George Osborne's surprise announcement to the Tory party conference that the Government is to lend directly to business was a stark admission that the Project Merlin deal with the banks is dead.
Announced in February, Merlin was a grand bargain between banks and state: banks would provide more loans to companies and, in return, the Government would allow them to return to business as usual.
As recently as May, when questioned by MPs about disappointing lending figures, David Cameron's warning to banks was stark: "The other side of Project Merlin is that the Government has promised that we will not introduce further bank levies, taxes, bonus taxes and all the rest of it – as long as this lending is forthcoming. That's the point of Project Merlin. So if they don't fulfil their side of the deal, the Government wouldn't have to fulfil its side."
So now that banks have reneged, and with public services suffering severe cuts, will the PM follow through on his threat? A few days before ministers arrived in Manchester, the European Commission published a proposal for an EU-wide tax on financial transactions involving shares, bonds and derivatives (popularly known as a Robin Hood tax). Yet rather than welcome the move, the Chancellor threatened a UK veto. A financial transactions tax (FTT) would have to be global to work, we were told, otherwise the City of London and, by extension, the UK's economy would suffer.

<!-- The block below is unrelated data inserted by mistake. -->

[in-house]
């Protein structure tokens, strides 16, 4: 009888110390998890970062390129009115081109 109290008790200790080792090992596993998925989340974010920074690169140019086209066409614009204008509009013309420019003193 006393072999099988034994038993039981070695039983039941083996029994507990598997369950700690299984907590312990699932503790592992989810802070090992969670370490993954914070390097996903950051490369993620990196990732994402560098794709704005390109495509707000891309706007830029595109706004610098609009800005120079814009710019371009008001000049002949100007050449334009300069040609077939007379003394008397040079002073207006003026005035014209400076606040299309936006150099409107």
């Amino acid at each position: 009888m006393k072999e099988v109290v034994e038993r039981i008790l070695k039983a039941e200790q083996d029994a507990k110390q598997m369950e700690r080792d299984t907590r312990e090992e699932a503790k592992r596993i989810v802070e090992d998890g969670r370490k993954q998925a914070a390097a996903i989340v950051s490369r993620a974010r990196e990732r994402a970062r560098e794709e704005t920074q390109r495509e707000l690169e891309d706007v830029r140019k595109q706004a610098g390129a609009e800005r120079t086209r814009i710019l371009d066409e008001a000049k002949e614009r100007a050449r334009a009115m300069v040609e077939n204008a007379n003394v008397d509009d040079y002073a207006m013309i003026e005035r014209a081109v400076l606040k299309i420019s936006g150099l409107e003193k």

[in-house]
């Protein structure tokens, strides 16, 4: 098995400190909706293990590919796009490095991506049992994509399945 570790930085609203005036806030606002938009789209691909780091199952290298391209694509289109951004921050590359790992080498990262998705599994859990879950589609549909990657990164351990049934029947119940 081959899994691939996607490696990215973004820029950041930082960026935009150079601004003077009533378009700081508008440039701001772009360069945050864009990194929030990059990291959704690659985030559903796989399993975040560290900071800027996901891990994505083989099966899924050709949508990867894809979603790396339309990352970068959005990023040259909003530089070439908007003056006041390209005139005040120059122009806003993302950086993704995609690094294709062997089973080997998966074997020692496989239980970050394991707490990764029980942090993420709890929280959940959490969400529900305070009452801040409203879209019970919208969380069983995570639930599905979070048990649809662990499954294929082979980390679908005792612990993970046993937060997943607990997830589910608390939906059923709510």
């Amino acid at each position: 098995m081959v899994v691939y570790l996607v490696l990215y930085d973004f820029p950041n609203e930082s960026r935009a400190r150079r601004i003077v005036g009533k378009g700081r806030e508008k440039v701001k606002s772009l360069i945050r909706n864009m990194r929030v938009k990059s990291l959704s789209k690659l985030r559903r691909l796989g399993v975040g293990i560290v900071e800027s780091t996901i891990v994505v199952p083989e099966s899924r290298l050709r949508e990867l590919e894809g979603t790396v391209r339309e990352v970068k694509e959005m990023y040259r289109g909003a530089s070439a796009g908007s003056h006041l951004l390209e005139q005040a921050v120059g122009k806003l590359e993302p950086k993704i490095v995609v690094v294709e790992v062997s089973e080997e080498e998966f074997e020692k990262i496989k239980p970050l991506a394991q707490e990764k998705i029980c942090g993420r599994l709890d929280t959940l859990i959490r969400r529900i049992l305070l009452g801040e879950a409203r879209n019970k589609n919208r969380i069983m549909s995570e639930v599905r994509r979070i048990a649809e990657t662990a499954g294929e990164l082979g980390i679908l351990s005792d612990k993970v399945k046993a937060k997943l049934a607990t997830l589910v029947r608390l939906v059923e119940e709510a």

This is a U-turn on a grand scale: less than five months after the PM was threatening the banks, his Chancellor is sounding like a spokesperson for City vested interests, hiding behind US opposition, which prevents a global agreement. It is also economic nonsense: the fact is that unilateral taxes of this kind can and do work and there are plenty of them to prove it.
The most obvious example for Messrs Cameron and Osborne to study would be the UK's own stamp duty on share transactions. At 0.5 per cent, the rate is five times higher than the commission's proposed rate for shares and bonds and 50 times higher than that for derivatives. It nets about £4bn a year. Yet far from sinking into obscurity, London remains among the most successful stock exchanges in the world. The United States, Hong Kong, Switzerland, India and Brazil also have unilateral FTTs.
Any negative impact of extending the UK's existing transaction tax to bonds and derivatives would fall disproportionately on the kind of automated, high-frequency trades which rely on tiny margins and were described as "socially useless" by Lord Turner, chair of the Financial Services Authority. The International Monetary Fund has warned that the global financial sector as a whole is "undertaxed" because financial services, unlike, for example, building or catering, are exempt from sales taxes such as VAT. Unlike VAT, it would be borne mainly by the richest in society.